Sword Art Online: Alicization

      I am a huge SAO fan myself, I am SUPER excited for Alicization, but I AM NOT excited for SAO Alternative. AT ALL. That means no Kirito. But I’m just saying I love SAO.  
    • KagamiArt -
      Sword Art Online: Alicization

      Cant wait to watch looks so good!!! I wasn't too much a fan of the other shows but this doesnt look too bad and has a good vibe to it, I look forward to it.
    • Cirkadian -
      Joker Game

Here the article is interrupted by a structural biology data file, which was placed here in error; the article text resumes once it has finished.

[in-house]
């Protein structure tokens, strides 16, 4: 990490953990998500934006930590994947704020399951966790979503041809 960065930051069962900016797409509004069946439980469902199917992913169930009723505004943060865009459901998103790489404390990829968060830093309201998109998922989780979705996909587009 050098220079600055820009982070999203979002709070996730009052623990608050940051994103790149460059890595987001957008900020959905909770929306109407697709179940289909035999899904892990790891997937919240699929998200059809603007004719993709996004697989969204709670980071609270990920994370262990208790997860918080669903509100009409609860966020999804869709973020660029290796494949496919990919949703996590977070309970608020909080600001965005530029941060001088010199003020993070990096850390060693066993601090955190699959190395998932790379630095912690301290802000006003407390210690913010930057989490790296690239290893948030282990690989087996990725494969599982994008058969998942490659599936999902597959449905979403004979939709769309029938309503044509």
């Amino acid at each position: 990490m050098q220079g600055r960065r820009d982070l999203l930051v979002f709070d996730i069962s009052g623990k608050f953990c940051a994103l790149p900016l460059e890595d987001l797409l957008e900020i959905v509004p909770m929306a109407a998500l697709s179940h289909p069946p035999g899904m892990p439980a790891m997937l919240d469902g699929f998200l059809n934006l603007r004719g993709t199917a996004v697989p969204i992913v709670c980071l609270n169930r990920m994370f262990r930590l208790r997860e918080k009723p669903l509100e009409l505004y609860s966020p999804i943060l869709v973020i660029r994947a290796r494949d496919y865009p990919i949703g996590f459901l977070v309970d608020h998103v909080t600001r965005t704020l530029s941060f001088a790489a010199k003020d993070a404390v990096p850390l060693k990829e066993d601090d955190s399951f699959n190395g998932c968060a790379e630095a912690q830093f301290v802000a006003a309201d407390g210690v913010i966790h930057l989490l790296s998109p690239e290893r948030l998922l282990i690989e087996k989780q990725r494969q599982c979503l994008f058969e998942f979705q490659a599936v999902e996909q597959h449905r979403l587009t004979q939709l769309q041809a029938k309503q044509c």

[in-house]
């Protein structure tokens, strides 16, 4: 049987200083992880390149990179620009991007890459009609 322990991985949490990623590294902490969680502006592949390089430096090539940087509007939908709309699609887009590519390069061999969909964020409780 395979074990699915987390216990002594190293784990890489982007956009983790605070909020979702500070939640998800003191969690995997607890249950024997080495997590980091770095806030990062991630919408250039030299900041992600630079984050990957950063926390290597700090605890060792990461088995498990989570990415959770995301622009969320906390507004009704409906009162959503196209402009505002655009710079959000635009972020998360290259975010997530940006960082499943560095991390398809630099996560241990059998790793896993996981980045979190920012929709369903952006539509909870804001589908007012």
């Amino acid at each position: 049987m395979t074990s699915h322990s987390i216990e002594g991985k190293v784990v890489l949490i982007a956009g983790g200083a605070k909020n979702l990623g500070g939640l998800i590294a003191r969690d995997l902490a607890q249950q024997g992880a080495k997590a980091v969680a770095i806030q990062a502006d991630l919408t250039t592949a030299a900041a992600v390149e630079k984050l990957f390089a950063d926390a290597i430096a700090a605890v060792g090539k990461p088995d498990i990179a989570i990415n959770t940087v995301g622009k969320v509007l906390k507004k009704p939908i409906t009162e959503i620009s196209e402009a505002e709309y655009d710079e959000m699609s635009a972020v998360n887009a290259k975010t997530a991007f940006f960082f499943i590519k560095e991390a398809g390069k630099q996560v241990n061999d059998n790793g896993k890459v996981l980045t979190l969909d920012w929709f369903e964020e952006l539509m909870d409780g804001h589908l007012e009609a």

Jokes on You Joker Game, an anime that takes place in 1936 just as World War II is about to break out across the great nations. It is not an action filled anime about the soldiers on the front lines but about the mind games and what happens behind the scenes of war. A game of politics between spies, military personnel, and your average citizen makes for an amazing psychological thriller that leaves you hungry for another episode. The anime has an episodic set up. In each episode you follow a different character in sequence and the events that surround their life. Personally I am looking forward to what this anime may become. The animation is wonderful, the music fits nicely, and the art is brilliant with the feel of realism and the style of each character appearing when the moment finally presents itself is spot on. The main characters are not funny, they are not good or bad, and they are not over charismatic. They are calm, collected spies. So if you like politics, criminal series and need a break from all the harem and super power animes that are thrown around everywhere, I suggest you give 'Joker Game' a watch. So in conclusion, I give 'Joker Game' a 7 out of 10 overall. <br> This is my first review I've ever written so don't judge to harshly. : ) The Good  <br> Every twist that's around the next corner.